The 12,000 who registered for Selective Service but chose not to serve in the military found other ways to serve their country through the Civilian Public Service program. Provided under the 1940 Selective Service and Training Act, the Civilian Public Service (CPS) program was set up to provide “work of national importance” for conscientious objectors. The CPS was the work of the three Historic Peace Churches, the Brethren, Quakers, and Mennonites, who had worked together and with the federal government to provide for more desirable alternatives for COs.
In April 1941, President Roosevelt authorized work of national importance for COs, and the first CPS camps opened in May, often using former Civilian Conservation Corps campsites. Operated by the Peace Churches in conjunction with government agencies, around 150 camps were activated for the CPS across the United States and in Puerto Rico between 1941-1947. Not all men lived in camps, though most of their work was organized through one. The work performed by COs varied by location and need. Six camps under combined operation with the US Forest Service housed COs who performed a variety of tasks, including forest fire prevention, trail building, and pest control. In Wisconsin, more than 550 men worked in the dairy industry. The Bureau of Reclamation oversaw COs constructing dams, while the Farm Security Administration worked with that Bureau to have COs undertake irrigation projects.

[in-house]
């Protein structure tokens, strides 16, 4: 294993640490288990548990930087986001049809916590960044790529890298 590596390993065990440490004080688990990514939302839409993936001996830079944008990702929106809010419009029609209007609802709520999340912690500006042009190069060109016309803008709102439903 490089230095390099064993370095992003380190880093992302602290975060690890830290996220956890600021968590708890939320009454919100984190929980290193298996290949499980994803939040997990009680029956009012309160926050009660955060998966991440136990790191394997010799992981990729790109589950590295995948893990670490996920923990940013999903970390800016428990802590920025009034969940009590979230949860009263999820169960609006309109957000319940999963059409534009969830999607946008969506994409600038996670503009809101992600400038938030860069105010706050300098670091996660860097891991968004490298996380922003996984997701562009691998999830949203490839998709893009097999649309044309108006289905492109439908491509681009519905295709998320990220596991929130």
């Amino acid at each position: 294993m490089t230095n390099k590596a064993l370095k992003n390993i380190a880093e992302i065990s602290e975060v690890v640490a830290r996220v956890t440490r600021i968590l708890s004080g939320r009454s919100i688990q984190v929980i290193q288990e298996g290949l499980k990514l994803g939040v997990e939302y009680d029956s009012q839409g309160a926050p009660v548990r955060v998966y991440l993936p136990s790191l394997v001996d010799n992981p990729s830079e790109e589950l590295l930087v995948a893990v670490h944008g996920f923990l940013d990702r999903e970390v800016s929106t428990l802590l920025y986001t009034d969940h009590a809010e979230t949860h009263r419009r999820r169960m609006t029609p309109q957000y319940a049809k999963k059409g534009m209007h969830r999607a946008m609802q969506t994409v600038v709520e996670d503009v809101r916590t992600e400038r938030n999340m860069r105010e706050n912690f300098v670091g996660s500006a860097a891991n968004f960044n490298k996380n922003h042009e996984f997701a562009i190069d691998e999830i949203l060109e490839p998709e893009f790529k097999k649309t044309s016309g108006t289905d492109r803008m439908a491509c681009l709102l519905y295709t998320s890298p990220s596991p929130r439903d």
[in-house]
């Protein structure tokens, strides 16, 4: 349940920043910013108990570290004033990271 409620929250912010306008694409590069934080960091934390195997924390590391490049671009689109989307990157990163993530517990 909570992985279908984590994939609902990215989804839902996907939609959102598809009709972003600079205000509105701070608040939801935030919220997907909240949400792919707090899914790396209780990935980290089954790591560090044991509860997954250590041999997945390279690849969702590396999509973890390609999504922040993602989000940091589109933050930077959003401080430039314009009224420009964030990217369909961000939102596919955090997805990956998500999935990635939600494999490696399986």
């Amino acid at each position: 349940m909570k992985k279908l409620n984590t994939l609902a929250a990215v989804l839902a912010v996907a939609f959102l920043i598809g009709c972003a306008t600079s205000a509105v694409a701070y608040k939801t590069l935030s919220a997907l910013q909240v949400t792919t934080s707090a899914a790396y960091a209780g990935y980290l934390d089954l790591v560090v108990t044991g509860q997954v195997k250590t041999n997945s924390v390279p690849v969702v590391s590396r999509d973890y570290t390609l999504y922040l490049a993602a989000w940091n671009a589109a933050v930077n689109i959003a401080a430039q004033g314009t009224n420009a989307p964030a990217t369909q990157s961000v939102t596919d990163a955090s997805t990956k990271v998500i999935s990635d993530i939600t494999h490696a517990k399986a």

Whatever the demands were, they were considered “work of national importance,” thus justifying the role of the CO. Many were involved in studies to aid the military as well as civilians, such as those in the South and Puerto Rico where COs were involved in projects on hookworm control. Troops in tropical locations were especially susceptible to these parasitic infections, which rendered thousands combat ineffective each year. In August 1942, COs began to work in undermanned psychiatric hospitals and training schools.
Although not always as physically demanding, the work performed by COs in psychiatric hospitals was some of the most difficult. Care for those with mental illness in the 1940s was oftentimes inhumane, as many of the men learned. Orderlies were known to strike patients, something which those who believed in nonviolence struggled to cope with. They instead learned to use restraint, not violence, to curb violent episodes, which began to be noticed by the patients, if not the orderlies. Appalled by the treatment of such vulnerable men, some COs snuck in cameras to document the treatment and conditions in the hospitals. A selection of these photographs was published in a May 1946 edition of Life magazine, causing a national uproar and a cry for change. Instead of waiting for others to make changes, COs from a hospital in Philadelphia started an association to train and professionalize work at psychiatric hospitals.